Thanks, Connor! I’m glad this ‘longer’ story still worked okay to you. Although, this is pared down compared to what I used to consider “short” (less than 1500 words :))

  5. nrhatch February 22, 2013 / 5:08 PM

    I enjoyed it quite a bit . . . glad that dad was on her side. 😀

    • jannatwrites February 23, 2013 / 11:31 PM

      Thanks for reading, Nancy. The mom was too caught up in the financial hardships to see the heart behind it. Dad was able to see it from a different perspective.

      • Deborah February 24, 2013 / 1:54 AM

        YES!!! That’s the strongest part of the story. That the girl’s act was viewed from such two opposite viewpoints. And even though the father has to work for another pair of shoes, he appears to find it a small price to pay for the joy his child brought to another.

        • jannatwrites February 25, 2013 / 8:26 PM

          Thanks, Deborah – I was hoping that aspect came out in the story without it being too obvious. Although this story is fiction, there have been things with my kids where I look back and realize I was too caught up in the mess, the extra hassles or whatever – not the innocence behind their actions.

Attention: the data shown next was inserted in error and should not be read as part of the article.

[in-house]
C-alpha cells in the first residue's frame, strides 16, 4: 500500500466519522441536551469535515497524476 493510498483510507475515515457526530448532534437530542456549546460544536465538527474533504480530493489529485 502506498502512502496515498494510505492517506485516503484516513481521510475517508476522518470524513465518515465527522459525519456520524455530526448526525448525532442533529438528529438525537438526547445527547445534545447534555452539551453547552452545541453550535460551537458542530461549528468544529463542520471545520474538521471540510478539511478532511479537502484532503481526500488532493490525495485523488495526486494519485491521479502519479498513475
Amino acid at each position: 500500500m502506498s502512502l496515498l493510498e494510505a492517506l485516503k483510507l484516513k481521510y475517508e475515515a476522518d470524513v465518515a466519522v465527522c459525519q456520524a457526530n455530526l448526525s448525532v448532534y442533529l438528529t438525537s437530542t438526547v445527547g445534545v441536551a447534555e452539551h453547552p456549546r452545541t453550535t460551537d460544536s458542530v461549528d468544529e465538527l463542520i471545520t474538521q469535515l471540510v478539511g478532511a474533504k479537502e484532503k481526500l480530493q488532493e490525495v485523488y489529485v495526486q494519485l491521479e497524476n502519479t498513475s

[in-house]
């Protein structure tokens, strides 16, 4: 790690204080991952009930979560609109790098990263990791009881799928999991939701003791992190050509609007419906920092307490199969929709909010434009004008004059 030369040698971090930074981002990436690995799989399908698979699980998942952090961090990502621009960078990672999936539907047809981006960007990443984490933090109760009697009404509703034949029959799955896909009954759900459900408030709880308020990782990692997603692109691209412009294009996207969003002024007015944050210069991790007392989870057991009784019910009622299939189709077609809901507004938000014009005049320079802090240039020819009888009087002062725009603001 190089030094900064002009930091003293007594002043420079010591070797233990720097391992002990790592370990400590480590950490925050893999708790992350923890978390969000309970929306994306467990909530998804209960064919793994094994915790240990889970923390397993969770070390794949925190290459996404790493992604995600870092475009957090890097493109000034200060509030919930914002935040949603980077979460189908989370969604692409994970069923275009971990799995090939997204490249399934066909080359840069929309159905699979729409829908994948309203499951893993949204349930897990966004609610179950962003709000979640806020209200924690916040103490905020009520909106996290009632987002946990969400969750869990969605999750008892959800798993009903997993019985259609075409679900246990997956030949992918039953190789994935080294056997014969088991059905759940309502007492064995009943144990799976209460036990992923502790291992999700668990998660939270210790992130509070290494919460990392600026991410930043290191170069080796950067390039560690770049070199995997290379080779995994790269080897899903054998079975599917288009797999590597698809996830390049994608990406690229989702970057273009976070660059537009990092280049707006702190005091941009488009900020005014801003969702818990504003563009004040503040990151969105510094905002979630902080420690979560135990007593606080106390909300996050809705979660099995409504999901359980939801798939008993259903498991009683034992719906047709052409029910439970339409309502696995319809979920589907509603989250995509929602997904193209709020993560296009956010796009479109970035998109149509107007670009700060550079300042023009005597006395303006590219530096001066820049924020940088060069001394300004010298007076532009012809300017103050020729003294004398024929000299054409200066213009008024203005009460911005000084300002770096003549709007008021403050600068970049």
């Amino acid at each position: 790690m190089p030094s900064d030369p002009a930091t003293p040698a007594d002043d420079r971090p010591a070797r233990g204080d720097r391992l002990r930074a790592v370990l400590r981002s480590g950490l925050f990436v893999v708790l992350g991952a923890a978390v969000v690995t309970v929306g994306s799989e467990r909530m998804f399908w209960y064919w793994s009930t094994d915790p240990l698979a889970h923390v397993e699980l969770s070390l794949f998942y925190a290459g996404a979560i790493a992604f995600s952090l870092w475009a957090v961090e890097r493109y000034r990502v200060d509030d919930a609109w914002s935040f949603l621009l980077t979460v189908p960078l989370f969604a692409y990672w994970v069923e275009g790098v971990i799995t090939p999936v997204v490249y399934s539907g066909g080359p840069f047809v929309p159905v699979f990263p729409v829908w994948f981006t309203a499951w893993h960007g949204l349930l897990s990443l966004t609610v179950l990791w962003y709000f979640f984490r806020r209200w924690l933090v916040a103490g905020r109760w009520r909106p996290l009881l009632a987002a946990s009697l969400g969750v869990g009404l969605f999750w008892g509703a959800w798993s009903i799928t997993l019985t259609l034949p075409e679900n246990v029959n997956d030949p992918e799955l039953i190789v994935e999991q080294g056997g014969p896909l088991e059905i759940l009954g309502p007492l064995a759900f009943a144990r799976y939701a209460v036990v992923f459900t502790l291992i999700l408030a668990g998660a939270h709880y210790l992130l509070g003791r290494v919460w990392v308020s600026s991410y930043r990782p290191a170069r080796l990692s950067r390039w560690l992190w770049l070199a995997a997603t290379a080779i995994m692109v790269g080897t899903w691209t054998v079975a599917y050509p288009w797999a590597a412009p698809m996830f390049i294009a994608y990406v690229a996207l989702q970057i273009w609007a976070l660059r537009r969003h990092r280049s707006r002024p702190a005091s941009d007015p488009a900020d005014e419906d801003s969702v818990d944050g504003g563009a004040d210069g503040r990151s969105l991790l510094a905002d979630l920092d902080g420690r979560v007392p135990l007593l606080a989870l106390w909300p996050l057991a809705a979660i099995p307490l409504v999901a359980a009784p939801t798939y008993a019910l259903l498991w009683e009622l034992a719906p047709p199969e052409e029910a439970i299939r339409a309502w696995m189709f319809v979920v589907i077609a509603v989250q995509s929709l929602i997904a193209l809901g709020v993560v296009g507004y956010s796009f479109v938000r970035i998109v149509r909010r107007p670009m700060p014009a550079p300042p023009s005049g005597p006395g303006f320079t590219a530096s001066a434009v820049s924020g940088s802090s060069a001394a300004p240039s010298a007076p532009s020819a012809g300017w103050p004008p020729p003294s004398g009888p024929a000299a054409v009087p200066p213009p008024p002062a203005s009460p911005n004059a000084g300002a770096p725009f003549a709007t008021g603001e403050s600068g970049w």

6. Eric Alagan February 22, 2013 / 5:18 PM

    Very touching and inspirational – God did hear her, loud and clear.

    I can understand where Mommy is coming from – she saw problem, little girl saw opportunity —

    Luv and hugz for a wonderful read,

    • jannatwrites February 23, 2013 / 11:33 PM

      Thanks, Eric! There were a few thoughts running through my mind on this one…one of which was God doesn’t have ears for only impeccably dressed people. I appreciate you taking time to read the story and share your thoughts.

  7. Deborah February 22, 2013 / 6:25 PM

    I’m glad you didn’t give in to trying to trim it. I love it!

    • jannatwrites February 23, 2013 / 11:34 PM

      Thanks so much, Deborah! I was afraid that cutting it would take away from the scene…but then I wondered if it was just me getting too attached to my words 🙂